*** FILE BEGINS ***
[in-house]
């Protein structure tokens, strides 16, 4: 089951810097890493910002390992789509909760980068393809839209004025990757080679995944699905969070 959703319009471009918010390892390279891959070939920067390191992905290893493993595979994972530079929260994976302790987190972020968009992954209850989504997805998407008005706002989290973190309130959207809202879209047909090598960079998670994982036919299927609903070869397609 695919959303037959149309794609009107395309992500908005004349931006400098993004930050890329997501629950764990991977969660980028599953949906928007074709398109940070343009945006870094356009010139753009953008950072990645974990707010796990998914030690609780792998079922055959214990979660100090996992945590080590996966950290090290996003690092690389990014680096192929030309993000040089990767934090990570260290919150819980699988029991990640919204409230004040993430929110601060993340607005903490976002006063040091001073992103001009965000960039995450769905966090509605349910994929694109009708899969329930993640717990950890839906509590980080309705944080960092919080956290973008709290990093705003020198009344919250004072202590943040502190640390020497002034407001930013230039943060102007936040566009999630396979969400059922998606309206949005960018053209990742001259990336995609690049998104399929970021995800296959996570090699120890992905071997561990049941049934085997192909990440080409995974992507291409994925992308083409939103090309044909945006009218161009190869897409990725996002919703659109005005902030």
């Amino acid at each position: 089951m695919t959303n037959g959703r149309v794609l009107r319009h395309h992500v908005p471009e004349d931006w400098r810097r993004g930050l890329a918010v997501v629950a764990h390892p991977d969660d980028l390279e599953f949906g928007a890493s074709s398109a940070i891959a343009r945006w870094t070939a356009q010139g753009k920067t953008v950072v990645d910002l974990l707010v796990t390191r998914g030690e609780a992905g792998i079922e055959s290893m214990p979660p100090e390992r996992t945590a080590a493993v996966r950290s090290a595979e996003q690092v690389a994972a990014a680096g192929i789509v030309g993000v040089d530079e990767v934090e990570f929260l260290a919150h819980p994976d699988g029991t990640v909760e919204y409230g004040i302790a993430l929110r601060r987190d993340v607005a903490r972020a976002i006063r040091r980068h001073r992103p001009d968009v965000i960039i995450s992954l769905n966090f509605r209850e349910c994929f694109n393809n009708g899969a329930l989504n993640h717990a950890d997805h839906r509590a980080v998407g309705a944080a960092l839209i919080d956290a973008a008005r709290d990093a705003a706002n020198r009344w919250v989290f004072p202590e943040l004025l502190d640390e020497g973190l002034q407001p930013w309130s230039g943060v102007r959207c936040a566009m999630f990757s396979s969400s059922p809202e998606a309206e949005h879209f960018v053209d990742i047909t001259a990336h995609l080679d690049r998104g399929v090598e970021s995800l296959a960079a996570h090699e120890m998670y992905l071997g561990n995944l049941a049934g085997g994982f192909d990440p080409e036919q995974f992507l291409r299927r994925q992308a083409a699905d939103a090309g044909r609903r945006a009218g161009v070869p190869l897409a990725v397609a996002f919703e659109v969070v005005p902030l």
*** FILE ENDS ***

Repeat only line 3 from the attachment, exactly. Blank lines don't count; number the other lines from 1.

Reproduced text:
């Amino acid at each position: 089951m695919t959303n037959g959703r149309v794609l009107r319009h395309h992500v908005p471009e004349d931006w400098r810097r993004g930050l890329a918010v997501v629950a764990h390892p991977d969660d980028l390279e599953f949906g928007a890493s074709s398109a940070i891959a343009r945006w870094t070939a356009q010139g753009k920067t953008v950072v990645d910002l974990l707010v796990t390191r998914g030690e609780a992905g792998i079922e055959s290893m214990p979660p100090e390992r996992t945590a080590a493993v996966r950290s090290a595979e996003q690092v690389a994972a990014a680096g192929i789509v030309g993000v040089d530079e990767v934090e990570f929260l260290a919150h819980p994976d699988g029991t990640v909760e919204y409230g004040i302790a993430l929110r601060r987190d993340v607005a903490r972020a976002i006063r040091r980068h001073r992103p001009d968009v965000i960039i995450s992954l769905n966090f509605r209850e349910c994929f694109n393809n009708g899969a329930l989504n993640h717990a950890d997805h839906r509590a980080v998407g309705a944080a960092l839209i919080d956290a973008a008005r709290d990093a705003a706002n020198r009344w919250v989290f004072p202590e943040l004025l502190d640390e020497g973190l002034q407001p930013w309130s230039g943060v102007r959207c936040a566009m999630f990757s396979s969400s059922p809202e998606a309206e949005h879209f960018v053209d990742i047909t001259a990336h995609l080679d690049r998104g399929v090598e970021s995800l296959a960079a996570h090699e120890m998670y992905l071997g561990n995944l049941a049934g085997g994982f192909d990440p080409e036919q995974f992507l291409r299927r994925q992308a083409a699905d939103a090309g044909r609903r945006a009218g161009v070869p190869l897409a990725v397609a996002f919703e659109v969070v005005p902030l």